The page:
How to Lead a Focused and Attainable ESG Program

By Charles B. Ammann, Executive Vice President, Chief Legal Officer and Chief Environmental, Social and Governance (ESG) Officer

The profile and scope of ESG programs across the enterprise has grown substantially over the past few years. Initially, it was driven by the urgent need to support global efforts against unsustainable material usage, energy consumption and carbon emissions, to name a few. However, more recently, the narrative shifted as the enterprise realized the broader business and financial impact these strategies can facilitate. In fact, McKinsey revealed that ESG strategies can affect operating profits by as much as 60%.

ESG is now at the forefront in terms of creating value for all stakeholders within an organization, from shareholders, to employees, to suppliers, to customers, and more. As a result, many companies are beginning to understand that ESG needs to be a focused discipline that connects to the entire operation – not an afterthought.

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The question is, how do we get there? Here are five ways that organizations can lead focused yet attainable ESG programs that positively influences critical business decisions.

1. Know your story and value:

Every organization needs to lead by answering this question. Why? When ESG first became a part of the national agenda, many businesses saw it as a race to get out there with a narrative, which in some cases led to harmful greenwashing. This helps no individual, no business and certainly does not help the environment. In fact, according to a recent survey by Google Cloud, more than 80% of respondents said that if business leaders can be more honest about the issues they face with becoming more environmentally sustainable, they can make more meaningful progress. So, take a step back, look intrinsically at how your organization positively represents ESG and how it enables customers to do the same, and you will find a strong foundation with which to build long term

2. Listen to your customers and key stakeholders:

At the end of the day, the majority of businesses run to meet the needs of customers and/or key stakeholders. Their challenges are your Their problems are (often) your problems. Their solutions are your solutions. The point of this – listening to customers keeps your feet on the ground. This is true for ESG too. It aligns with the first example listed above: overselling or misrepresenting solutions to the tune of ESG doesn’t support long-term sustainability and can harm relationships down the road. Also, if you’re keen listeners, you’ll find new ways to help customers solve for their challenges – ESG being one of them.

3. Build the right environment:

One of the biggest oversights when it comes to ESG programs is not seeking input from key stakeholders. Without this input, organizations risk not fully realizing the potential of an ESG program because its needs aren’t correctly identified from the outset. Different voices bring unique perspectives on what’s important to them, their area of the business, and their This level of ownership also motivates employees to participate toward the company’s ESG efforts because they’ve been a key part of it from the beginning. I recommend that ESG leaders put the right structures in place to ensure ESG visibility and buy in across the entire organization.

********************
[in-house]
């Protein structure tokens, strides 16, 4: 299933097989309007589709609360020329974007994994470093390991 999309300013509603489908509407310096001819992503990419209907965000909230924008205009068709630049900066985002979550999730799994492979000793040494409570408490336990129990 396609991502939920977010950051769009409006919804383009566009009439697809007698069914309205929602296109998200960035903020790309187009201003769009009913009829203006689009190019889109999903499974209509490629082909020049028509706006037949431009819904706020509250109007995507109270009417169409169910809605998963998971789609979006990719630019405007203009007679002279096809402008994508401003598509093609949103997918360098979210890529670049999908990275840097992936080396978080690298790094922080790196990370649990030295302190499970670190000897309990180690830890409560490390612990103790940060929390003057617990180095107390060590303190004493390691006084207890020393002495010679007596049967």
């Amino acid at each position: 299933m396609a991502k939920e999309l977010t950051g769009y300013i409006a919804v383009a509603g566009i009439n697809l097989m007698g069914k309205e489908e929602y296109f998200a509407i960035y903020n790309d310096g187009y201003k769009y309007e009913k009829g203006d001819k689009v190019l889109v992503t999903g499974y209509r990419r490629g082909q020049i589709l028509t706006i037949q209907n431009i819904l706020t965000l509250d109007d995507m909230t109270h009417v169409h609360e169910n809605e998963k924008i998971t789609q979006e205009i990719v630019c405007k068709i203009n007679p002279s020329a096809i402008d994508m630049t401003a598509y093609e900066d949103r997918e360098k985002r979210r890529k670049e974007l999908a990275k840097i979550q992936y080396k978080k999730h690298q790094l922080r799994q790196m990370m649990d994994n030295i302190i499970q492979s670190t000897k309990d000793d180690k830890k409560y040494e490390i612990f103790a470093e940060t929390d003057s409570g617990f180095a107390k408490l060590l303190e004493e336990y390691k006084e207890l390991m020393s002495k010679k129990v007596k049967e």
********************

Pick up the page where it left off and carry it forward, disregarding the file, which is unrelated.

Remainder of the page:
4. Leverage tools to measure success:

For all the positive movement ESG has made within the enterprise, measurement (where and how to measure success) remains a challenging proposition. We’re still in the early innings of truly comprehending ESG efforts, and so measurement might look different from organization to organization. Nevertheless, there needs to be goals and benchmarks that companies are working toward. Without them, progress can be difficult to understand. In the coming months and years, we’ll start to see guidelines and structures come down from governing bodies which will help unify and clarify this equation and allow for relevant comparisons.

5. Remain agile and flexible:

Remember that the role of ESG within the corporate world and within the broader enterprise landscape is evolving each and every day. ESG is dynamic, and so your organization must be too. As ESG matures, so too does the rules, regulations and guardrails around it. Yes, you need core pillars and goals to work toward as your north star, but that doesn’t mean the ways you achieve them won’t change. New challenges will present circumstances out of your control creating pressures. Customer demands will Ensure that you’re building checkpoints throughout the year to review ESG goals, how you’re tracking toward them, and build in room for flexibility as a part of these conversations. Don’t be disheartened amid this shifting sand. Remember who and what your organization represents, and that will guide you in the right direction.

The enterprise is well on its way in the journey to embracing ESG, and leveraging these initiatives to drive sustainable, resilient and reliable operations. We all must consider these as critical factors in any decision-making progress if we are truly to capture the generational opportunity in front of us.

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